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Egg-citing events

The Easter Bunny shows up to delight guests and Kiwanians at the annual Kiwanis Club of Tempe egg hunt. 

by Jack Brockley 

The month of April is almost here. That means Kiwanians are donning bunny ears as they host community Easter egg hunts. Does your club need something fun to do this spring? Kiwanis magazine can help.

Grab your baskets and consider these tips from egg hunt chairmen Kerry Fetherston of the Tempe, Arizona, club and Susan Lankisch of the St. Andrews, New Brunswick, club.

Widely advertise. The Tempe Kiwanis club publicizes its egg hunt through a newsletter distributed with the city water bill so it reaches every household.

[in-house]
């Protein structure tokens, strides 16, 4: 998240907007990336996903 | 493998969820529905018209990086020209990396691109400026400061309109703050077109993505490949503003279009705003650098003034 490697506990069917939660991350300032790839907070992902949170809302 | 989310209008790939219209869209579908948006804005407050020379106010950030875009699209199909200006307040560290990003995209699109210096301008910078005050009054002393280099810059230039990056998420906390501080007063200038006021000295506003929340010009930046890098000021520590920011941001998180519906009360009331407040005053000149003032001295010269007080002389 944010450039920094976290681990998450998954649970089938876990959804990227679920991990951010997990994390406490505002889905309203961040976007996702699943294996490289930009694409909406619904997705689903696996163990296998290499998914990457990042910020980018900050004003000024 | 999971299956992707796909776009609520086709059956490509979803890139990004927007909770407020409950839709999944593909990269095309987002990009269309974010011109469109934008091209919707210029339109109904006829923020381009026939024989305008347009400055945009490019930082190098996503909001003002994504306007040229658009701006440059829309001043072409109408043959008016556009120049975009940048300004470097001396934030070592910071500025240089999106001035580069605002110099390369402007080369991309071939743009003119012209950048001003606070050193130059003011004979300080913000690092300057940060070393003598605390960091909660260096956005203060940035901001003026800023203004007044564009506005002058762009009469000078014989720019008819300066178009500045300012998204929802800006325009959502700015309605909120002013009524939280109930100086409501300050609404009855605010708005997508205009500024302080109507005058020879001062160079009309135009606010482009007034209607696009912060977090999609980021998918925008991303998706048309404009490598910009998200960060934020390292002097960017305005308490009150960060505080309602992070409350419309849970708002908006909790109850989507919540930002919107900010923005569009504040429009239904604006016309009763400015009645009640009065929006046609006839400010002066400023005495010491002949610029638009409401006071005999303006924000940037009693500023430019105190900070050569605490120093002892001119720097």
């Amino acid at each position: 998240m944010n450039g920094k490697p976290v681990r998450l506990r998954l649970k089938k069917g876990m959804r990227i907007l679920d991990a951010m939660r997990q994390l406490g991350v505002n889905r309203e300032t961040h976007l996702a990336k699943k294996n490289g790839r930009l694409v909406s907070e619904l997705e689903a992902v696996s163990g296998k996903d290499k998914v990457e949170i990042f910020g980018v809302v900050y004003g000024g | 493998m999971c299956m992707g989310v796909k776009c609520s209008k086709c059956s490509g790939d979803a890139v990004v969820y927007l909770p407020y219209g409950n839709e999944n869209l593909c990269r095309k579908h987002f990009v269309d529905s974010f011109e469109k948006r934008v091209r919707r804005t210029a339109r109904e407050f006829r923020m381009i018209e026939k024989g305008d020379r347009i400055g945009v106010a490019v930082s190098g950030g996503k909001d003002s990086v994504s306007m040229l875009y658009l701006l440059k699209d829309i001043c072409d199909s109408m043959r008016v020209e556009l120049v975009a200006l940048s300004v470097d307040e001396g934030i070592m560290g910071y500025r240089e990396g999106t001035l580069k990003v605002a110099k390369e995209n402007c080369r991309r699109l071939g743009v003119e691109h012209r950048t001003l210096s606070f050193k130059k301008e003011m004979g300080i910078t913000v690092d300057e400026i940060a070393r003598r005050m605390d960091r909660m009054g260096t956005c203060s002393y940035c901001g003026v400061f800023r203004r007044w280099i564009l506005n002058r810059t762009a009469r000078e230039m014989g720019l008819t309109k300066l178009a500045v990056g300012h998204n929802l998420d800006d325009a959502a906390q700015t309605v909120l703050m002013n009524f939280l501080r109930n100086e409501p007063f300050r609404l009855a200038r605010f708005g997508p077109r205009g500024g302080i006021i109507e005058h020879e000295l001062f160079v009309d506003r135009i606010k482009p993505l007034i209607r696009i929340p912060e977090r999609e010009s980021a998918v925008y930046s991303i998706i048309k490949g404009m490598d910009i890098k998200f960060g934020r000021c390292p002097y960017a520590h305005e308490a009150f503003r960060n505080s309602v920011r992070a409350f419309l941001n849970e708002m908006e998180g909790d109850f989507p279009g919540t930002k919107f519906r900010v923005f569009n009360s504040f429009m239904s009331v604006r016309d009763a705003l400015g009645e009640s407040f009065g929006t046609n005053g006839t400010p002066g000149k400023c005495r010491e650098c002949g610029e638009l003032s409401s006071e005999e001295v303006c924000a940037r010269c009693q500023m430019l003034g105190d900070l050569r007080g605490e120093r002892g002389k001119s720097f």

Group by age. Keeping the youngest children in their own area or using a staggered start time gives the smaller kids less chance of being outpaced or toppled by the faster, more-seasoned zealous hunters.

Have a back-up plan. The Easter season’s weather is unpredictable.

Keep extra baskets around. There’s always a basket that loses a handle or gets left at home.

Be safety-minded. Hide the eggs within reach so little ones aren’t climbing up. And select a venue away from traffic.

Hold back some eggstra eggs. The St. Andrews Kiwanis Club saves 500 eggs for special circumstances. When children are seen clutching empty baskets, helpers quietly drop some new eggs in their vicinity.

Ask for help. Other organizations would be happy to assemble and donate a couple hundred eggs for your hunt.

Stay clear of candy. Because of dental and health concerns about sweets, as well as melting problems, consider prizes and stickers as fun alternative egg-fillings.

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